The guts of much of the writing behind employee engagement rests on the primary motivational drivers of employee engagement being intangible, intrinsic people-things like personal development, a sense of purpose, a sense of control or influence over what gets done. Everyone usually downplays money. Where do money-related issues fall in this list of the top ten employee complaints?
1. Higher salaries – pay is the number one area in which employees seek change.
2. Internal pay equity, particularly having concerns with “pay compression” (the differential in pay between new and more tenured employees).
3. Benefits programs, particularly health/dental, retirement, and Paid Time Off/vacation days. Specifically, many employees feel that their health insurance costs too much, especially prescription drug programs.
4. “Over-management” (A common phrase seen in employee comments is “Too many chiefs, not enough Indians”).
5. Pay increase guidelines should place greater emphasis on merit.
6. The Human Resource department needs to be more responsive to their questions and/or concerns.
8. Improved communication and availability (both from their supervisors and upper management).
9. Workloads are too heavy and/or departments are understaffed.
10. Facility cleanliness.
Before I swallow this as complete, representative and accurate, I’d have to go and check out the survey and the methodology and the motivations of those doing the surveys – both the company, the employees and the researchers. I’d be really loathe to give much credence to a check-box list of pre-drafted items from which respondents could select or rank. It’s more effort than I’m prepared to apply as no one is paying me to do it. The post only provides a link to the website of the research company not to the research itself. It doesn’t even date it, implying that it’s recent.
Completely subjectively, people have a job to make money and pay the rent / mortgage. Some of my friends are professional comedians. They do what they love with a skill they’ve developed. There’s is both an artistic pursuit for its own sake and a business they own. I never hear any of them complaining about their ‘job.’ I doubt many of them believe what they do is a job how they define it. It’s not particular to comedy. I know a diverse range of business people with similar mindsets. That said, when they do complain, they complain about money.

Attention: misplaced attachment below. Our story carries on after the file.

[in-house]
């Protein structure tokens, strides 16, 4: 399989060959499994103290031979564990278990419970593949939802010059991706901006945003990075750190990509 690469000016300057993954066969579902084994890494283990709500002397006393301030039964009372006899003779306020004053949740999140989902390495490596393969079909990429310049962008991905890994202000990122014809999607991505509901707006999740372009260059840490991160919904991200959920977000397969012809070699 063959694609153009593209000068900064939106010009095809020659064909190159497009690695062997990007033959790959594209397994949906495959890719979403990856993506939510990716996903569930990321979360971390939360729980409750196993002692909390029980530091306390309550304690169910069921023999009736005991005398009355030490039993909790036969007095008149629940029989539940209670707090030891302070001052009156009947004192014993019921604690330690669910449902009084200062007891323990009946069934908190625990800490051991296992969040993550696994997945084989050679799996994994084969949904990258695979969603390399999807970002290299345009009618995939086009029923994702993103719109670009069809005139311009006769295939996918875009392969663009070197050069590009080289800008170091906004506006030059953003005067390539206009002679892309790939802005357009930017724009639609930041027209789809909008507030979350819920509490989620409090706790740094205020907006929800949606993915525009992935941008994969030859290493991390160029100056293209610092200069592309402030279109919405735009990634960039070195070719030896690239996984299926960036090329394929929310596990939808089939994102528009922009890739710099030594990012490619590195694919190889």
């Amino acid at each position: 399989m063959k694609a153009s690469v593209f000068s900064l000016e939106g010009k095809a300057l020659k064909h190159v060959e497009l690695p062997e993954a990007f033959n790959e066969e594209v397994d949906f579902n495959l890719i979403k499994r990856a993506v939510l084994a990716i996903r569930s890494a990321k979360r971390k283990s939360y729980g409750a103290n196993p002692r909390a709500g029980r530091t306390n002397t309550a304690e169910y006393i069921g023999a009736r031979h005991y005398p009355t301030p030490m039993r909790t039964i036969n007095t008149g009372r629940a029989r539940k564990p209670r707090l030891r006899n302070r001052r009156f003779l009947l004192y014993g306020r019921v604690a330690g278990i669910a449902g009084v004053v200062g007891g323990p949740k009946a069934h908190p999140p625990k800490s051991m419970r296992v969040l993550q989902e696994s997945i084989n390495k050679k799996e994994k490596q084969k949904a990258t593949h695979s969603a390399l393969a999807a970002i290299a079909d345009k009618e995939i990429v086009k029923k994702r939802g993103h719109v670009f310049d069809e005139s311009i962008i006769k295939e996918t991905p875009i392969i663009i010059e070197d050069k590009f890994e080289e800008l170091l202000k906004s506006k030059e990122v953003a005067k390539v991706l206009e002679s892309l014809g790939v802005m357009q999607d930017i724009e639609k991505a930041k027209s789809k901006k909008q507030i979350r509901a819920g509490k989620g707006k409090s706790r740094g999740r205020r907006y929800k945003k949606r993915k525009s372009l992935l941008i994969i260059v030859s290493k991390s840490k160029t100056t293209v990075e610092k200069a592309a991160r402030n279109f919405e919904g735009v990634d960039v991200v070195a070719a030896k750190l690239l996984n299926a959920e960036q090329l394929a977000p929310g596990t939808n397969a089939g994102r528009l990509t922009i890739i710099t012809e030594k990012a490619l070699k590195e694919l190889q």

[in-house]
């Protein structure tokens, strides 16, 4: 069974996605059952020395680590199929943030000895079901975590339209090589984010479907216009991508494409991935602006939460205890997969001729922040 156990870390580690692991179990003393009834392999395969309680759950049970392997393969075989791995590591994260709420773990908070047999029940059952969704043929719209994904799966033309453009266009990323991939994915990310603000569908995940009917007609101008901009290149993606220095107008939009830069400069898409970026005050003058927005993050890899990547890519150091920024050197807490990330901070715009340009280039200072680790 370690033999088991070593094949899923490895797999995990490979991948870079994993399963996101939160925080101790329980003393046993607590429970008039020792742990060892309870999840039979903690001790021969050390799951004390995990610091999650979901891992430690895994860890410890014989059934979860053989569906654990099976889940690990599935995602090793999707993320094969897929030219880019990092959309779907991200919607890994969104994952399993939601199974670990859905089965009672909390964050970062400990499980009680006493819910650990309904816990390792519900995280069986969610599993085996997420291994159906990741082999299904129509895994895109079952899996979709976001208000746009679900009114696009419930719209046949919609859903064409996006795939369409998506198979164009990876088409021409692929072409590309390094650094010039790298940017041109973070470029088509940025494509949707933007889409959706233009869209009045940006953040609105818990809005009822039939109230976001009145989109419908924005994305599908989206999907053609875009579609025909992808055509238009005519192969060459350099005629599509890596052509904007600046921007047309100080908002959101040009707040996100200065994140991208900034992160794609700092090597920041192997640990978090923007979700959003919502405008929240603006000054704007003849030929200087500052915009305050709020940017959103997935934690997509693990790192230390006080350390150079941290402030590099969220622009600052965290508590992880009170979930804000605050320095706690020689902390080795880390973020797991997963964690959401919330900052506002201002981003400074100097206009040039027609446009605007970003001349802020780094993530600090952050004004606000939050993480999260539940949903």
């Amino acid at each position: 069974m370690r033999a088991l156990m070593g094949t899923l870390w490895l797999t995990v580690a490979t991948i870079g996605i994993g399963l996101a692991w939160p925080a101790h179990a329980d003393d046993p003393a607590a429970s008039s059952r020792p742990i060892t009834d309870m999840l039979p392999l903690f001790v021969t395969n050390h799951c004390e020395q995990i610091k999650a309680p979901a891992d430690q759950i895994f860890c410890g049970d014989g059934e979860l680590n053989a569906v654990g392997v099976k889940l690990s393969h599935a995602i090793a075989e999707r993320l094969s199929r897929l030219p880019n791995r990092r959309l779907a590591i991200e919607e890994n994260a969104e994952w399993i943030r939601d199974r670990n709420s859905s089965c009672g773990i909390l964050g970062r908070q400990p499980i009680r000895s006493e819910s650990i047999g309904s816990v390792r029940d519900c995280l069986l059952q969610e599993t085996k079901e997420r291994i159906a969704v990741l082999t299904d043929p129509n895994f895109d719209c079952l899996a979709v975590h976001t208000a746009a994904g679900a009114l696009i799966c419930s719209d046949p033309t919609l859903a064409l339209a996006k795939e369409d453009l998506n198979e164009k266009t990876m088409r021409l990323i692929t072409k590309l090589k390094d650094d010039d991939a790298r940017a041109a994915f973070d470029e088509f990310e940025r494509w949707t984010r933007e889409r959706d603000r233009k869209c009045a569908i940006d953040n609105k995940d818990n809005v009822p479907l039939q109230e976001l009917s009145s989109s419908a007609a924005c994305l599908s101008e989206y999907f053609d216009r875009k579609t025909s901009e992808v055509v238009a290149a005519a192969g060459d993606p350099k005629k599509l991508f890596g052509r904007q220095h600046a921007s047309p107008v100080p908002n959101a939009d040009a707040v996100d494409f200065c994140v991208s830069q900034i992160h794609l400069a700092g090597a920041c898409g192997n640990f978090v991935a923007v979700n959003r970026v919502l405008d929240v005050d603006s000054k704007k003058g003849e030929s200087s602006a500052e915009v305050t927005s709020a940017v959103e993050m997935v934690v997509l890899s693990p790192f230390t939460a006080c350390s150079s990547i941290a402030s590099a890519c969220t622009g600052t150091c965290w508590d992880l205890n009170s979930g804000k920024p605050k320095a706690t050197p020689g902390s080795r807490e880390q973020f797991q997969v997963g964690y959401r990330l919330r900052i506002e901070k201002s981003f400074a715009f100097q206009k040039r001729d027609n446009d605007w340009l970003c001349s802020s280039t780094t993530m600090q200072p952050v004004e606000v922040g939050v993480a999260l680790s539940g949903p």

That said, there’s a world of difference between things that drive behaviour and things that cause complaints. I’m too lazy to go read my own book ‘The Brain-Based Boss’ right now. There’s a section in there citing some classic research. (I would go look it up but no one is paying me to.) Roughly from memory, it seems people would rather be paid less in total, as long as they were being paid relatively more than those around them. There’s another piece of research that found that the 2 types of people most opposed to rises in the minimum wage were the very very wealthy and… the people just above the minimum wage…
This blog post , albeit a tad arrogant, makes one good point – that giving someone a raise might be the best way of engaging them. It’s a super close-minded post but they are right in the sense that bleeding heart hugs won’t make anyone into super-productive super-stars if they’re terrified that they’ll miss mortgage payments. They’re working for money, not for love. All those consultants peddling better communication are full of bull.
The blogger is right that money is important, maybe for many the most important influencer. But he’s as wrong as the full-of-bull communication peddlers and for the same reason – focusing on one thing. Local research in New Zealand indicates that the smartest approach is a combination of methods – a smorgasbord. And just like all-you-can-eat buffets, different people have different preferences and even within individuals they change over time. (Although, I will always love scallops! And for some reason, I feel like steak right now…)